Friday, June 12, 2015

Teaching an old dog new tricks

I may not be an old dog (though I'm no longer young, and I have been called a bitch on occasion), but I have definitely learned some new tricks in my Colored Pencils and Portraiture class this year. Indeed, looking at the work of all the women in class, several of whom are in their 70s, as is our teacher, you realize that you are never too old to learn, or to improve.

I still have a ways to go until I get to the point where I want to frame my work and hang it in our living room. (Being a bit of a perfectionist, I am rarely 100% happy with anything I do, though I have come to embrace the concept of "good enough.") BUT, that being said, I am sufficiently proud of my progress that I want to share my latest three drawings with you. (You can view my earlier works by clicking on the ART APPRECIATION label at the bottom of this post.)

I will now be taking a break from drawing, which has been emotionally draining. But I hope to take another art class in the fall. Maybe painting.

[Click on each photo to see a larger view.]

"Portrait of Lady Agnew"
(Colored pencil copy of a John Singer Sargent painting)

"Pop Art Portrait, Handsome African-American Man"
(Colored pencil rendering of a black and white photo)
"Charcoal Study of M.C. Escher"

Wednesday, June 10, 2015

When did we get to be old?

At what point do you become "old"? Is there some age when you go from being "young" to "old"? Is it 40? 50? 60? 70?

Are you "old" when the music you listened to growing up can now only be found on "oldies" or "classic" or  "eighties and nineties" stations?

Do you become "old" when you have kids, or when your kids graduate from high school, or college -- or have kids themselves?

Ask a teenager, and she will tell you 30 is old -- heck 25. (And yes, I feel really old right now typing that. But, as I recall, when I was 16, I thought 30 was old.)

Is "old" a matter of age, or perspective?

The other day, I was with a fifty-something girlfriend (who doesn't seem old to me, or to her), and she complained that "there were all these old people" at the dance performance she went to. I asked her, "what do you mean by old people? Were they in their sixties? Their seventies? Older?"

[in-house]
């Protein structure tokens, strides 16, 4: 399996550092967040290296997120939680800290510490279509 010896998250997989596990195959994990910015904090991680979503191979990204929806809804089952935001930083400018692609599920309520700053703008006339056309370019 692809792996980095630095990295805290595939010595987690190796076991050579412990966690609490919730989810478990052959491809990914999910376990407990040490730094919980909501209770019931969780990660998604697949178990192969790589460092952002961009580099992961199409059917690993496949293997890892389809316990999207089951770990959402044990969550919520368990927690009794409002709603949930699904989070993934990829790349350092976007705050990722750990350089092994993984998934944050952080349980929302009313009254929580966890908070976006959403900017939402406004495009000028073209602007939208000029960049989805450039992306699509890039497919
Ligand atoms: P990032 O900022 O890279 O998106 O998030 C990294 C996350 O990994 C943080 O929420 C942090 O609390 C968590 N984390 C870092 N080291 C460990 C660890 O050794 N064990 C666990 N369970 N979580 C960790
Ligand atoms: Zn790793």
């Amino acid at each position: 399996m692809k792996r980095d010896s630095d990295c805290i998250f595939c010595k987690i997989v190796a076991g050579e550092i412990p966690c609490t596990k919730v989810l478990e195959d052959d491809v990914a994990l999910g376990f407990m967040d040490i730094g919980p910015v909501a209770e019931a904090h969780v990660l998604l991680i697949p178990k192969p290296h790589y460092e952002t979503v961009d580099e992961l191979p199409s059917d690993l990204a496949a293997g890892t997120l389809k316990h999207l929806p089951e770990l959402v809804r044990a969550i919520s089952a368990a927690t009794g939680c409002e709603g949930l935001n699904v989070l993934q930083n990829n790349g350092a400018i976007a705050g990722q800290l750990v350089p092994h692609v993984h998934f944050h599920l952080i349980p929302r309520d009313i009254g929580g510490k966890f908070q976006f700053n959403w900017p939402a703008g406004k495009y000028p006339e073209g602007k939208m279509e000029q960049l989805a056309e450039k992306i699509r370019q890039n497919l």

"Mostly in their seventies," she replied.

So, to people in their fifties (and, I'm guessing, pretty much everyone, except for people in their seventies or older), 70 and over is old.

But is it just age that makes us old -- or is "old" an attitude or the state of your body?

I have always been, or had, an old soul, or felt that in terms of my emotional maturity, and my understanding of the world, I was older than my years. But over the past 10 (okay, 15) years, I felt like my body was quickly catching up.

I can hardly go a day without taking an over-the-counter pain killer, or several (for my almost always aching neck, head, and upper back/shoulder blades). And my eye doctor informs me that it's just a matter of time until I need bifocals. And let us not discuss the number of gray hairs that started sprouting on top of my head shortly after I turned 40.

[I often joke with the spouse, who is partially deaf, wears trifocals, has bad knees, and was prematurely gray, that any day now we're going to wind up in Florida, playing pinochle or gin with a bunch of other altacockers, complaining about our aching backs and other ailments.]

But do I feel old? Yes and no. I still think of or see myself as the person I was in my thirties in many ways -- and I'm skinnier and in better shape than I was in my teens or twenties. But then I pop another ibuprofen, or look at my 17-year-old daughter, and I say to myself, man, I feel old.

So what do you all think? Is there a birthday on which you become "old" -- or is "old" just a state of mind (or body)? Do you feel old? Let me know via a Comment.